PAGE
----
It's back to basics for arrivals, fans
Winners, Part I
Winners, Part II
Winners, Part III
Rooftop police sharpshooters out — Joan Rivers in.
That was the change in arrival ambiance between last year’s Emmy ceremony and this year’s event.
The 2001 arrivals entered a hunkered-down, high-security zone, while this year’s guests returned to the established customs of wearing black-tie, walking a red carpet, waving at fans who gathered in bleachers and planning to slip away to parties after their categories are announced.
Even the demonstrators with signs equating TV viewing with the promise of eternal damnation were back.
Though there was certainly a heavy police presence — and guests entered through a bank of metal detectors — normalcy was back — and it was warmly embraced.
“The contrast from last year’s nightmare makes for a new enthusiasm,” said Showtime’s programming prexy Jerry Offsay. “There’s a new perspective on what we do.””The thing that struck me when I arrived was the sound of the fans in the bleachers,” said ATAS chairman Bryce Zabel. “That wasn’t happening last year. We are back to business.”
Bryce added that the TV Academy “lives and dies by success of the Emmys” and is determined to make them “highly respected and highly viewed.”
Another sure sign of normalcy was that guests made little effort to arrive early. In contrast to this year’s Oscars, when not a limo was in sight 20 minutes before showtime, there were still hundreds of guests on the red carpet after the Emmy’s 5 p.m. start time.
A few minutes before, Tom Hanks was seen quickly moving along the carpet before stopping to greet CAA’s Richard Lovett: “I have to go rehearse the Oprah segment. Go escort my wife.” Then he waved towards the throng near the entrance and said, “She’s the best looking woman on the carpet.”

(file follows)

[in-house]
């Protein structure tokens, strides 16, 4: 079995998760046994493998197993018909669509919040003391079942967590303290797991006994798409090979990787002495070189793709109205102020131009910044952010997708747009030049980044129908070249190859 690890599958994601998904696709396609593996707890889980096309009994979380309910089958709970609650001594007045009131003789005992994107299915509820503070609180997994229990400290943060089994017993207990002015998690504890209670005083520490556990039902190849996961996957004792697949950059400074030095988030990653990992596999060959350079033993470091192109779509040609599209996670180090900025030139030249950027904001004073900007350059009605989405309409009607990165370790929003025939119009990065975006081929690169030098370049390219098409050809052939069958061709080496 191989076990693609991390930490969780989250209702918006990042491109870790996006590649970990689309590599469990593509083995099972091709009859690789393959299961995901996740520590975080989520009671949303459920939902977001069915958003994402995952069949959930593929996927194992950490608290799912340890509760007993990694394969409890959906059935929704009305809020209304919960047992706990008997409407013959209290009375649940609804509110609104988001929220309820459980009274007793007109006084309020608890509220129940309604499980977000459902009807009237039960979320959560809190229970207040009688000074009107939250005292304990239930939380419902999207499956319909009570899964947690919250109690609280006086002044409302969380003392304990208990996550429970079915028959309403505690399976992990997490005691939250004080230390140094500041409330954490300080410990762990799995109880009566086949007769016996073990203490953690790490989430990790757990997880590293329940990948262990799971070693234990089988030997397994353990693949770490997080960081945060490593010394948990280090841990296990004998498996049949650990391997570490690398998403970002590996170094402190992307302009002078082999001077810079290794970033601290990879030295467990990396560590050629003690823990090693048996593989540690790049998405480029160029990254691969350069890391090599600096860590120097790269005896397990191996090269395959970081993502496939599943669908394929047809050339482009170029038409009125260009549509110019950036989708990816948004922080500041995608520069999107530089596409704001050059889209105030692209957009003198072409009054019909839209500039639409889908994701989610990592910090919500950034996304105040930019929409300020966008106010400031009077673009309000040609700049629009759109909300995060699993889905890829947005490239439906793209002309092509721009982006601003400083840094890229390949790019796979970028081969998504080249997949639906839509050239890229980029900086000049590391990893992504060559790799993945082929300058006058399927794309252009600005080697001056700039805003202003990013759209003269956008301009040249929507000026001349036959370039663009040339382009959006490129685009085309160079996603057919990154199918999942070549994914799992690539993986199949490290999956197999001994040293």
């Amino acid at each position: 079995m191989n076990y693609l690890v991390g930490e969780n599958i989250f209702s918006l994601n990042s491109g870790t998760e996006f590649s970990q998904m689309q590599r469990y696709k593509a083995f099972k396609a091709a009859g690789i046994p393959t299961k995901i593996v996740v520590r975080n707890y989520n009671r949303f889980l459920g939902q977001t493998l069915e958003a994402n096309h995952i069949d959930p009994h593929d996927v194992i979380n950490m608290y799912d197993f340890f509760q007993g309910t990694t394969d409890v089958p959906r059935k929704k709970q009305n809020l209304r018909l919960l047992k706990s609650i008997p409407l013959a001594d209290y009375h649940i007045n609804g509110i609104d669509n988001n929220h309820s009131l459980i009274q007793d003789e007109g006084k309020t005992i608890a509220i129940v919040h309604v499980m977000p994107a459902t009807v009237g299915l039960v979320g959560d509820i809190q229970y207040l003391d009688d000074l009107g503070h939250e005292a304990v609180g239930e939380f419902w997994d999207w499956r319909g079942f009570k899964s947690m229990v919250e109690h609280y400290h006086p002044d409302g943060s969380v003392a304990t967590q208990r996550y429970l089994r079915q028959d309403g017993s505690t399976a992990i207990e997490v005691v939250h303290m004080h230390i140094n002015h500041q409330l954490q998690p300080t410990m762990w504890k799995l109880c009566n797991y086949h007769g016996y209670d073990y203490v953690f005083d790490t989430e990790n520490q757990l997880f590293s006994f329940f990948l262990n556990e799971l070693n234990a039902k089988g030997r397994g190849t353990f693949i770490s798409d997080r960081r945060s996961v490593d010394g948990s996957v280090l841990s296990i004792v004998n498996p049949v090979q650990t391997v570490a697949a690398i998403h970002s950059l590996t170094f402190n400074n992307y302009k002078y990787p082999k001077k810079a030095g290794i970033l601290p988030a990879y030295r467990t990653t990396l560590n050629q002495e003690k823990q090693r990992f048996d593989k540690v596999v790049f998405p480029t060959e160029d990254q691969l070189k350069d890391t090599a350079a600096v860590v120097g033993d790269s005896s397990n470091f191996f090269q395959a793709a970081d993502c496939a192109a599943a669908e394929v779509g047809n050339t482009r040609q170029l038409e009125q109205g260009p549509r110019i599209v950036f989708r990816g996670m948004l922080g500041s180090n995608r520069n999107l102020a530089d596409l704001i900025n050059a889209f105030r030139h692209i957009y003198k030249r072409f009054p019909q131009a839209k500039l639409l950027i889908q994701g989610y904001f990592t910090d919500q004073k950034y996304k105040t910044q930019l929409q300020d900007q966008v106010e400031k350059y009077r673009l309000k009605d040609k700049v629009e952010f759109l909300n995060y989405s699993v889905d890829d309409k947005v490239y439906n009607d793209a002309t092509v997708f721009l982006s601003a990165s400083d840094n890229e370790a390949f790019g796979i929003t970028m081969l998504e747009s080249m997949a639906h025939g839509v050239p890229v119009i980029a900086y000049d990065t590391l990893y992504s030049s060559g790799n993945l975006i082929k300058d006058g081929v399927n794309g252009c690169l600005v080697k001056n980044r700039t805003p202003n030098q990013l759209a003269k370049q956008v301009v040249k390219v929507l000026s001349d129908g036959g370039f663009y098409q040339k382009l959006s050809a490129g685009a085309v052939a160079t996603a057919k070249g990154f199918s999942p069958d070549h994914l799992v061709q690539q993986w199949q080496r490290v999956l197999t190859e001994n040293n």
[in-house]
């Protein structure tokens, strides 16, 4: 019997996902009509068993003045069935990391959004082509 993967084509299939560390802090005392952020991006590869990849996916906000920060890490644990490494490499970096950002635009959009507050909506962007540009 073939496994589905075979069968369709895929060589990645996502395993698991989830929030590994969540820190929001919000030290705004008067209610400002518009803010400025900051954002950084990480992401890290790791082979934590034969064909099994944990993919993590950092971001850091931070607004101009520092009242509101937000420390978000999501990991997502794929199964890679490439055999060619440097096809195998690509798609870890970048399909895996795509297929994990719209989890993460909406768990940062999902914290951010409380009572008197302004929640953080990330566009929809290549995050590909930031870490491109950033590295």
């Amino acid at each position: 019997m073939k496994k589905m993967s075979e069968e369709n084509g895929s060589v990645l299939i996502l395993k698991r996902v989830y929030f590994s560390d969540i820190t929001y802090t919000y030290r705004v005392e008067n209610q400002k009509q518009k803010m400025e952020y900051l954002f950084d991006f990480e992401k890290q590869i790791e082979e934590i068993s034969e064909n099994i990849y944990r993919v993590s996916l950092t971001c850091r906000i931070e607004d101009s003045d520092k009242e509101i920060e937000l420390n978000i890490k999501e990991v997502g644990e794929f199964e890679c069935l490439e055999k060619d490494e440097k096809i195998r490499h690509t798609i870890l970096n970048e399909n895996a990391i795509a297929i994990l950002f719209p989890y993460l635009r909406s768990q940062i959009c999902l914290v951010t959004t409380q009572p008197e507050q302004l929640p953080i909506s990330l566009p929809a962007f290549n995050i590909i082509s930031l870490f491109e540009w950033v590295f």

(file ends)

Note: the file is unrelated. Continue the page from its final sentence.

Winfrey, who was receiving the Bob Hope achievement award, didn’t arrive until 10 minutes later.
The only complaint from some guests was that they had “valet parking passes,” but this turned out to be for a self-park lot six blocks away. They then were shuttled to the Shrine on a van that featured a policeman in the front seat. One woman said that when her van passed a sheriff’s bus transporting prisoners, the irony was priceless.
One condition that affected all of the arrivals was the temperature: 90-degree, make-up melting heat. Among the quips: “Good thing it wasn’t in Pasadena”; “What a day to wear black”; and “I should have a parasol.”
Despite the heat, there was a genuine feeling of enthusiasm among the guests. Nicki Micheaux, who came with the cast of “Six Feet Under,” was attending for the first time (“I’m the new girl on the block”) and said the experience was “like a fairy tale.”
AOL TW honcho Jeff Bewkes said he felt “grateful and conflicted” by the company’s wealth of nominees because some of them are in categories where they compete against each other.
Bewkes’ boss at AOL Time Warner, CEO Richard Parsons, pointed to the HBO noms and said, “It’s another year in that crescendo thing they got going.”
And Brian Grazer, who has a nod for producing “24,” said his “professional stakes lie in film. For three months before the Oscars I was apoplectic and nervous. Last night I realized: ‘Hey tomorrow’s the Emmys.’ ”
“Sex and the City” exec producer Michael Patrick King said the arrival experience made him “a little dizzy. I’m feel like I’m in suspended animation. I think they lower the oxygen on the carpet.”
“It’s so amazing how long it takes people to be get here in their career and then it’s over like that,” added King. “On the way over, my mother said, ‘It’s such a long way from your house.’ I said: ‘It’s a long way from waiting tables at Brew Burger as well.’ ”